As patient was not in favor of harvesting autogenous bone graft which is the gold standard osteoinductive material whereas DFDBA is osteoinductive in nature, due to the removal of the mineral phase of the freeze-dried bone graft (osteoconductive in nature) which can expose the underlying bone collagen and possibly bone growth factors such as bone morphogenetic proteins (BMPs) but as its osteogenic potential depends on quantity and quality of bone matrix in the graft material, but majority of commercial bone banks do not verify the presence or activity of BMPs in DFDBA nor the ability of DFDBA to induce new bone as cited in the report of Liu and Kerns.[11] Even from the same tissue bank, different batches may have different clinical results. This may partially explain why Rummelhart found similar clinical results between DFDBA and FDBA for osseous regeneration.[12] Therefore, considering the technical sensitization of papilla preservation technique with respect to 21 and 22 conventional flap was advised with resorbable GTR membrane with RTR bone graft in the present case; as GTR (i) facilitates tissue regeneration by creating an optimum environment (stable and protected wound), (ii) excludes nondesired fast proliferating cells from interfering with bone and periodontal tissue regeneration,[9] (iii) no need to removal of membrane during healing phase, whereas RTR bone graft (i) supports and prevents collapse of buccally and palatally placed nonrigid GTR membranes and (ii) resorbable osteoconductive β-tricalcium phosphate expected to be resorbed within 3–6 months after placement and will be replaced by newly mineralized bone tissue without fibrous tissue proliferation.[13] That may be the reason for excellent periodontal tissue regeneration outcome at 1-year follow-up in the present report which was in accordance with the reports of Nart et al.[6] and Meseli et al.[13] demonstrated complete healing of osseous tunnel defect after utilizing GTR membrane and bone grafts at 6 and 7 months postoperative, respectively, but because of ethical issues reentry could not be performed in the present case report.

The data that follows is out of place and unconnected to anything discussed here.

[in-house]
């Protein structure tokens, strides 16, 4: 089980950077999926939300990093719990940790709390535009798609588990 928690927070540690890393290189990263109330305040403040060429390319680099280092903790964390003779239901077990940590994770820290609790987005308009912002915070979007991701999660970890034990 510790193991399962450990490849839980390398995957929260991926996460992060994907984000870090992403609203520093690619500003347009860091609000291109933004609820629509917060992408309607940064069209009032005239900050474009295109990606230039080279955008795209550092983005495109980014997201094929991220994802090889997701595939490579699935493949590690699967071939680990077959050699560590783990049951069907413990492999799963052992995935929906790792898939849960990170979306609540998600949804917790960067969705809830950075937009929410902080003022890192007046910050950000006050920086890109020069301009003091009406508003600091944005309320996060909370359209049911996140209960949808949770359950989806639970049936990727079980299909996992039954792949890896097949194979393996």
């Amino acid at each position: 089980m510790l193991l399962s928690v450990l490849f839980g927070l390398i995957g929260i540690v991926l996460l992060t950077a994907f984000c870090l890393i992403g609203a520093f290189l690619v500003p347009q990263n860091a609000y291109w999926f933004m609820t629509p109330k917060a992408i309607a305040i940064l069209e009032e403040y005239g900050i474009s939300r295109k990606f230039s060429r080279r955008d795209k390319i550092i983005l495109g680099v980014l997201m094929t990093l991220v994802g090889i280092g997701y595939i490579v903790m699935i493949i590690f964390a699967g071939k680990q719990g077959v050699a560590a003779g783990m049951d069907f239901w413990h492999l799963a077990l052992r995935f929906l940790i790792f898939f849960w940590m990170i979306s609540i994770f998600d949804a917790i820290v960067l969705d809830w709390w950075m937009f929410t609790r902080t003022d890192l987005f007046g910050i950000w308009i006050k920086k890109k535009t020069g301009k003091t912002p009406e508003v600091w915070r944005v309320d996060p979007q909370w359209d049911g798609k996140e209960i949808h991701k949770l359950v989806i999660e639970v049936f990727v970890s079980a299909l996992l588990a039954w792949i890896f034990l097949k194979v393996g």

To the best of our knowledge, this may the third report of tunnel defect associated with the enucleation of LPC and its successful management by resorbable GTR and bone graft, which also made this report a rare entity.


The combined periodontal regenerative therapy of GTR and bone graft is an effective treatment modality for the management of RTOD.

Financial support and sponsorship


Conflicts of interest

There are no conflicts of interest.


1Adamala SR, Talla H, Medikonda SK, Soujanya S. Lateral periodontal cyst: An outlandish anamnesis. J Indian Acad Oral Med Radiol 2014;26:351-4.
2Cohen DA, Neville BW, Damm DD, White DK. The lateral periodontal cyst. A report of 37 cases. J Periodontol 1984;55:230-4.
3Formoso Senande MF, Figueiredo R, Berini Aytés L, Gay Escoda C. Lateral periodontal cysts: A retrospective study of 11 cases. Med Oral Patol Oral Cir Bucal 2008;13:E313-7.
4Soares de Lima AA, Naval Machado MÂ, Braga AM, De Souza MH. Lateral periodontal cyst: Aetiology, diagnosis and clinical significance. A review and report of case. Rev Clín Pesqui Odontol 2005;1:55-9.
5Nordland WP, Tarnow DP. A classification system for loss of papillary height. J Periodontol 1998;69:1124-6.
6Nart J, Gagari E, Kahn MA, Griffin TJ. Use of guided tissue regeneration in the treatment of a lateral periodontal cyst with a 7-month reentry. J Periodontol 2007;78:1360-4.
7Angelopoulou E, Angelopoulos AP. Lateral periodontal cyst. Review of the literature and report of a case. J Periodontol 1990;61:126-31.
8Corbella S, Taschieri S, Elkabbany A, Del Fabbro M, von Arx T. Guided tissue regeneration using a barrier membrane in endodontic surgery. Swiss Dent J 2016;126:13-25.
9Zerbo IR, Bronckers AL, de Lange GL, van Beek GJ, Burger EH. Histology of human alveolar bone regeneration with a porous tricalcium phosphate. A report of two cases. Clin Oral Implants Res 2001;12:379-84.
10Baek SH, Kim S. Bone repair of experimentally induced through-and-through defects by Gore-Tex, Guidor, and Vicryl in ferrets: A pilot study. Oral Surg Oral Med Oral Pathol Oral Radiol Endod 2001;91:710-4.
11Liu J, Kerns DG. Mechanisms of guided bone regeneration: A review. Open Dent J 2014;8:56-65.
12Rummelhart JM, Mellonig JT, Gray JL, Towle HJ. A comparison of freeze-dried bone allograft and demineralized freeze-dried bone allograft in human periodontal osseous defects. J Periodontol 1989;60:655-63.
13Meseli SE, Agrali OB, Peker O, Kuru L. Treatment of lateral periodontal cyst with guided tissue regeneration. Eur J Dent 2014;8:419-23.